Whatever their decision, ballplayers will have to talk

Usually when you receive an invitation, it's to a party.

Unfortunately for some of the biggest names in Major League Baseball, they have been subpoenaed to appear before a congressional committee investigating the use of steroids and other performance-enhancing drugs. Because they turned down the committee in the last two weeks, the seven current and former players are required to attend the March 17 hearing and give testimony.

It's no accident that the House committee is beginning its hearings just as another baseball season arrives. By subpoenaing the likes of Mark McGwire, Jason Giambi, and Sammy Sosa, the committee knows that the hearings will be highly publicized in the media. Its intention is to send a message that steroid use cannot be tolerated in sports, while informing the public -- especially young athletes -- of the health problems brought on by their use.

By now the names of the ballplayers -- the others are Jose Canseco, Rafael Palmeiro, Curt Schilling and Frank Thomas -- are sadly familiar. What is strange though, is that Barry Bonds hasn't been called. Both Bonds and Giambi testified before a San Francisco grand jury that eventually issued a criminal indictment against BALCO and its principals for supplying steroids to sports figures.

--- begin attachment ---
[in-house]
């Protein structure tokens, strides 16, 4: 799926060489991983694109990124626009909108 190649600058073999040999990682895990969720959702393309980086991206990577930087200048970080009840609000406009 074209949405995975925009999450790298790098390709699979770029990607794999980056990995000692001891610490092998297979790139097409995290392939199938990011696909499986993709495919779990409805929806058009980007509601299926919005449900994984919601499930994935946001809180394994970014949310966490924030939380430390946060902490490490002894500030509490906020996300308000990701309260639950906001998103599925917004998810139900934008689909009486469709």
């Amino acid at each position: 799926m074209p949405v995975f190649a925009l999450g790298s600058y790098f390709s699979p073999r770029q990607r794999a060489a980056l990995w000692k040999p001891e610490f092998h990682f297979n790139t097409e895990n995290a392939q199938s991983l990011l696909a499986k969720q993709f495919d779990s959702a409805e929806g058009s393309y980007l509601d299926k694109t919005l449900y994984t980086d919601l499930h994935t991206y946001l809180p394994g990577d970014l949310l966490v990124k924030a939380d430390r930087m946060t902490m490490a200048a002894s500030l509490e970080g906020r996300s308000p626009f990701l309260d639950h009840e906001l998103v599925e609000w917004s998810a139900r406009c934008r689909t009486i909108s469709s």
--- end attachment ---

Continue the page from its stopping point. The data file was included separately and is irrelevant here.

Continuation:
Not even a first-year law student would have let either testify before the grand jury if they were not first given immunity from prosecution by the U.S. Attorney's office. Immunity generally protects a person from prosecution except if it is proved that the person lied to the grand jury. Reports claim that Giambi owned up to knowing steroid use; Bonds reportedly said he unknowingly used a steroid.

Perhaps the committee simply doesn't want to hear Bonds' rather-hard-to-believe testimony.

As for the others who have been subpoenaed, they will have to decide whether to ask the committee for immunity before they testify, or just throw caution to the wind and go ahead without protection. I don't think that they are in much danger of having criminal problems -- as long as they tell the truth. Prosecutors seem to be interested only in those who were the suppliers, rather than the users, of steroids.

If any evidence emerges during testimony that these men were selling or furnishing steroids to others, it could become a problem for them.

Roger Cossack is ESPN's legal analyst.